For 18 months, I have e-mailed the White House. If they don't like what you are saying, can they block you from sending e-mail to the White House?
Just about everybody in business (and politics is business, too) eventually encounters some customer, constituent and/or critic whose e-mails become bothersome and, just as you suspect, there are ways of cutting off unwelcome messages.
I lack the kind of security clearances that would let me know whether the government can stop citizens from sending e-mail to the White House, but it's possible to route all incoming messages from a pesky voter directly into the trash bin.
I could create what is called a rule to order software like Microsoft Outlook or Outlook Express to deep-six every incoming message from anybody with a specific name. I could even order the software to reject all incoming notes from your Internet service provider.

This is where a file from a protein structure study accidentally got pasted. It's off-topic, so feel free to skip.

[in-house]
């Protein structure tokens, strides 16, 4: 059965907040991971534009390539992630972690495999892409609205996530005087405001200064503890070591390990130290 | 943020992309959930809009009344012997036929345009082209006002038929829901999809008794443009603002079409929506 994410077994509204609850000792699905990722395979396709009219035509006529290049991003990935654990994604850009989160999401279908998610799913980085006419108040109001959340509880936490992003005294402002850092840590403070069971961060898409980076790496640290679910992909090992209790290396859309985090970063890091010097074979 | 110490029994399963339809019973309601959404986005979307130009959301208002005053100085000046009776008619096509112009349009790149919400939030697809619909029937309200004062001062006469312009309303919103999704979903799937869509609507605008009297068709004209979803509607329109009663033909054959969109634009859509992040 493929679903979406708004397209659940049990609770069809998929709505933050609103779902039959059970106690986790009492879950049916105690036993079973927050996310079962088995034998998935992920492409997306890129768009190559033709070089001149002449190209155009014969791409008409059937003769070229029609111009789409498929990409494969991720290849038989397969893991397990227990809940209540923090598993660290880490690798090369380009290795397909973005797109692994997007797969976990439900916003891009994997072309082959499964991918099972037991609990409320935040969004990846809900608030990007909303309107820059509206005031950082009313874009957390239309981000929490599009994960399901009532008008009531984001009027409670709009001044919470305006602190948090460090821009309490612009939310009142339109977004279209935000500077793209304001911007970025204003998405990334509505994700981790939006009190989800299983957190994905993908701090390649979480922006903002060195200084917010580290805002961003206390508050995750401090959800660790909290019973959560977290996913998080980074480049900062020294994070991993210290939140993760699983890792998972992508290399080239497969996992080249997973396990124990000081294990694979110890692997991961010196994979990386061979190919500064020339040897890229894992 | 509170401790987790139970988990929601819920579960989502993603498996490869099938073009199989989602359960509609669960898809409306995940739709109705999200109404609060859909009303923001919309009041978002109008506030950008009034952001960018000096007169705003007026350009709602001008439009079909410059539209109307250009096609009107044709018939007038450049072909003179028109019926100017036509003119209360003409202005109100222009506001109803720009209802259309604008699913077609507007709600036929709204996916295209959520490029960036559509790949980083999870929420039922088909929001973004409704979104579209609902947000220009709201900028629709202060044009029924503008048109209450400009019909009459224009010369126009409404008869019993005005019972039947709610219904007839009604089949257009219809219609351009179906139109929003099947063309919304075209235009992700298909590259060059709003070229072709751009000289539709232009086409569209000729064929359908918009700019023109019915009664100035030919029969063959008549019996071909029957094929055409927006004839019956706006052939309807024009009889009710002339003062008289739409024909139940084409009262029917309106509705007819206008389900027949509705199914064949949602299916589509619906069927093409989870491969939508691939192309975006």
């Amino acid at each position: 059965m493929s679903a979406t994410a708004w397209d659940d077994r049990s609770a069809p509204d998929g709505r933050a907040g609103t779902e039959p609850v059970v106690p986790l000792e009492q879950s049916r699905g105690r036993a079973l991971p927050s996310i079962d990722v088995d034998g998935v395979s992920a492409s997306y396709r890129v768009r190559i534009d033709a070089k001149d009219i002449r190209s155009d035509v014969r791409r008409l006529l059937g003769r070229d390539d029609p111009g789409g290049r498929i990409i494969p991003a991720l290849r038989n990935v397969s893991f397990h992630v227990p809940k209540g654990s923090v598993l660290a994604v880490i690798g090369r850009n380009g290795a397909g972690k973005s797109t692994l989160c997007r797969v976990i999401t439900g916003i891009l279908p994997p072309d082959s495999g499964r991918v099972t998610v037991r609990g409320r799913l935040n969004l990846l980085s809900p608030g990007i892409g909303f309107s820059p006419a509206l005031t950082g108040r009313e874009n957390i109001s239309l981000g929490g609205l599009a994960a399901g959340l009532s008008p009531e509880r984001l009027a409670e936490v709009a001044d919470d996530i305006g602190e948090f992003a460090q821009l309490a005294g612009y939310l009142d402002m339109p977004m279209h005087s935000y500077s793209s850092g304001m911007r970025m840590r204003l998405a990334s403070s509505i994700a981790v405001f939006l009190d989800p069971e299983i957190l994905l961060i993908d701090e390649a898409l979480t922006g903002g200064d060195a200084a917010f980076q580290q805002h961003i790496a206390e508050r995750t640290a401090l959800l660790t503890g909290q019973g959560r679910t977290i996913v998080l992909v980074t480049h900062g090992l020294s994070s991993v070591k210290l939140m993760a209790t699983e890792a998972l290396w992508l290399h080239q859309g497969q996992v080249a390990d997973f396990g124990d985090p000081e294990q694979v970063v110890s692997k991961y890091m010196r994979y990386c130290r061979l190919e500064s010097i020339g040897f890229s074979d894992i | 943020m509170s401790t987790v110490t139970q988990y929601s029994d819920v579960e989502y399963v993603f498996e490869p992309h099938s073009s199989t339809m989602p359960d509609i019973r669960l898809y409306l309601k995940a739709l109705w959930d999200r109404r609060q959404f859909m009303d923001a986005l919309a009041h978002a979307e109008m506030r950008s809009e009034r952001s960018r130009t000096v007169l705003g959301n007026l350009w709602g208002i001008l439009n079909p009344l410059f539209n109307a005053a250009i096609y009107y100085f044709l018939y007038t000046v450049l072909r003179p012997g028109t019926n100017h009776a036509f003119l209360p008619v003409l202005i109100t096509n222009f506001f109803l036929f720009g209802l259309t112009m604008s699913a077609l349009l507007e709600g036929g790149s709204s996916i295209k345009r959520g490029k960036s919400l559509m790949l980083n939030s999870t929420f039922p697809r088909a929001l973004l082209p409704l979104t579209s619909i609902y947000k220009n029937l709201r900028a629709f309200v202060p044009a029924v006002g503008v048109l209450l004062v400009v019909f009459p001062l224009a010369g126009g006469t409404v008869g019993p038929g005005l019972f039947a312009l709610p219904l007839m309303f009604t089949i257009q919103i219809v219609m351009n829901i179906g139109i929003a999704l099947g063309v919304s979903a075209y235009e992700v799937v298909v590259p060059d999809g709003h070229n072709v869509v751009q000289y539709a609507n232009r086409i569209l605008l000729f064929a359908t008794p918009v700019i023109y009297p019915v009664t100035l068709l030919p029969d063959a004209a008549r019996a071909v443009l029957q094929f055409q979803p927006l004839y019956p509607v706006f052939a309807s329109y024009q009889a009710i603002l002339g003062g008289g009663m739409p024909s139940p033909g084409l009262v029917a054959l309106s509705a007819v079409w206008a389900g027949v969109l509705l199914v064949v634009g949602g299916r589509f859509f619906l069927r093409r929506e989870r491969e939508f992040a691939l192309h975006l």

The White House could set up Outlook to monitor all incoming mail and send to the trashcan everything sent from addresses ending in JohnKerry.org. The rules can be drafted so that keywords such as "disagree with" in the message text would be enough to deep-six a message.
Here's how to censor stuff: In Outlook, click on Tools and then select Rules and Alerts. Outlook Express uses a Message Rules choice instead. Either way you will find a set of wizards that will let you create a wide variety of commands that select e-mail by sender name, keywords, etc., and take action.
The Chicago Tribune is a Tribune Publishing newspaper. James Coates can be contacted via e-mail at jcoates@ tribune.com.